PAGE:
Monday, January 29, 2007

Pope Clifton the First?

In the January 29, 2007, edition of the Witness in Washington Weekly, an e-newsletter from the Presbyterian Washington Office, an article seeks individual Presbyterians’ opposition to President Bush’s plan for Iraq (the article is copied at the end of this posting). A strange line in that article caught my attention: “The Presbyterian Church, (USA) has responded to this new strategy with a statement in opposition to the escalation of the war.”

Really? How would “The Presbyterian Church (USA)” be able to respond with a statement? General Assembly hasn’t met since last June. General Assembly Council is still more than a month away. So who is “The Presbyterian Church (USA)” who has made some partisan political statement in opposition to the President’s plan?

It turns out that the Stated Clerk of the General Assembly of the Presbyterian Church (USA) is actually the party who issued the statement (which reads, for the most part, like boilerplate from the Democratic National Committee). Apparently the Presbyterian Washington Office expects Presbyterians in general to consider a political statement by Clifton Kirkpatrick the same as an official resolution by the Presbyterian Church (USA).

Presbyterians individually oppose or support the President’s plan. There is a wide variety of political affiliation and personal sense of the right way forward concerning the tragedy of Iraq. Individual Presbyterians tend to lean toward Republican politics, if anything, although no political party should ever be thought the official party of the church. A surge in troops sent to Iraq may or may not be a good idea. That’s debatable. In other words, Presbyterians have no official political answer to the current situation.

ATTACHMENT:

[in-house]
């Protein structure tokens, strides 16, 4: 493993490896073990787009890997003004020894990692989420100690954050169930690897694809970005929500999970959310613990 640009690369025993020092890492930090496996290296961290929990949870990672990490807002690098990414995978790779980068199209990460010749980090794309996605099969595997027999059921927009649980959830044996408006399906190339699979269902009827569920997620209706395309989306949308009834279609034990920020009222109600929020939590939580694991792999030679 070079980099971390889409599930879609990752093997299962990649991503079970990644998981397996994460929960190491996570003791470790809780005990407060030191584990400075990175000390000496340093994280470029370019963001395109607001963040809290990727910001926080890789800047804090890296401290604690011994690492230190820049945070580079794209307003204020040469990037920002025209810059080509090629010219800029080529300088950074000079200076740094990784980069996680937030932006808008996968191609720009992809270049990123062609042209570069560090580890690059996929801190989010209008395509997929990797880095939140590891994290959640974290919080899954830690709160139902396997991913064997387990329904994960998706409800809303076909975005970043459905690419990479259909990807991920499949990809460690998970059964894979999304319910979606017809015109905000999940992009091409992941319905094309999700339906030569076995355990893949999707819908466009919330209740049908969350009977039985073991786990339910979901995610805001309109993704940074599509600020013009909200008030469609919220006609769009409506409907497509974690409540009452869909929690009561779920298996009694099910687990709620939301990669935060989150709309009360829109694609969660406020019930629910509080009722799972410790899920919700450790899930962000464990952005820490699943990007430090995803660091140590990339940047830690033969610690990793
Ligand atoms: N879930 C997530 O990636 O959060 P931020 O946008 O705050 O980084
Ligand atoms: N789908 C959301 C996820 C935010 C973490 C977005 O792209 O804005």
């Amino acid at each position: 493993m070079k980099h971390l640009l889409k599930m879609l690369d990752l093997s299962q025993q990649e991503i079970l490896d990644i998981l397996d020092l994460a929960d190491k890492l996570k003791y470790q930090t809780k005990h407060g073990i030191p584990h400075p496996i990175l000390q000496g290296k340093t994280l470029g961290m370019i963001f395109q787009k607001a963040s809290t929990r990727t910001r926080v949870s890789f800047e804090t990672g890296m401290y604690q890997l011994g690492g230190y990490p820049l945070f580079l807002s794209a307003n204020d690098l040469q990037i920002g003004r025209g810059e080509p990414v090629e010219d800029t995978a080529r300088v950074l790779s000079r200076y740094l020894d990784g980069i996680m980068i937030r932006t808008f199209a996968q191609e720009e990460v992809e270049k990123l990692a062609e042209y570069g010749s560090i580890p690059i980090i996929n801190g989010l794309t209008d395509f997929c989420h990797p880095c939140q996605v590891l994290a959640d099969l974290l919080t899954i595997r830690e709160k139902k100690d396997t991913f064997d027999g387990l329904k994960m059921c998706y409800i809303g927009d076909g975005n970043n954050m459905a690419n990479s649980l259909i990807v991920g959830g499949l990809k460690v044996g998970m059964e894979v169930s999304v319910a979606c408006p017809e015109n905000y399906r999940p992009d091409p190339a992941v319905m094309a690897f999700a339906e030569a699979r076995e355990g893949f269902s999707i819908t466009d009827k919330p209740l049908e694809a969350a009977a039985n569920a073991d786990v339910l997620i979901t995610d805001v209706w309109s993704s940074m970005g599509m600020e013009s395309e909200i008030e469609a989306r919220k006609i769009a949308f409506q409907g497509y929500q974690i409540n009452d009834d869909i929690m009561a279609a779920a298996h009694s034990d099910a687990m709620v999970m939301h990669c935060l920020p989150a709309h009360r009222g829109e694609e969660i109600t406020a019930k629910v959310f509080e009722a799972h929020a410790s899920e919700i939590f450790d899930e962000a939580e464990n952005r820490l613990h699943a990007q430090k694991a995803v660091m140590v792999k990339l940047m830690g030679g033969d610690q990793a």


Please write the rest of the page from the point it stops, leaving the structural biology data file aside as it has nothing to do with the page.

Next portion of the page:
Thus “The Presbyterian Church (USA)” has NOT responded to the new strategy. A solitary leader has, however, overstepping his ecclesiastical authority in order to play secular politician.

Three brief thoughts arise from this:

First, wouldn’t one think that disorder and possible collapse in one’s own sphere would perhaps cause a leader to exercise humility toward proffering amateur advice to leaders in another sphere, quite separate and complex?

Second, the Washington Office has taken the occasion to get people to urge their representatives and senators to "vote for any bill or resolution that opposes the President's plan..." (emphasis added). Note that the advice is to support any plan except the President's. Any plan! That's advice that could be as hazardous as it is partisan.

Finally, at what point did our polity change, so that a mere clerk became the Presbyterian pope?


The article in Witness in Washington Weekly:

Oppose Escalation of Iraq War

On Wednesday, January 10 President Bush unveiled a new strategy for handling the current crisis in Iraq. The central tenet of his plan revolves around a substantial increase in the U.S. military force in Iraq. While the President assures the nation that this will help secure Iraq and bring an end to the conflict, this is not so certain. Instead, this will most likely continue to feed into an unending cycle of increasing violence, putting even more lives, U.S. and Iraqi, at risk.

The Presbyterian Church, (USA) has responded to this new strategy with a statement in opposition to the escalation of the war. Please pray for peace and join in the opposition to the surge of troops in Iraq. Send the statement, with your own personal message, to President Bush and your Representative and Senators. For contact information of government officials go to the Presbyterian Legislative Action Center.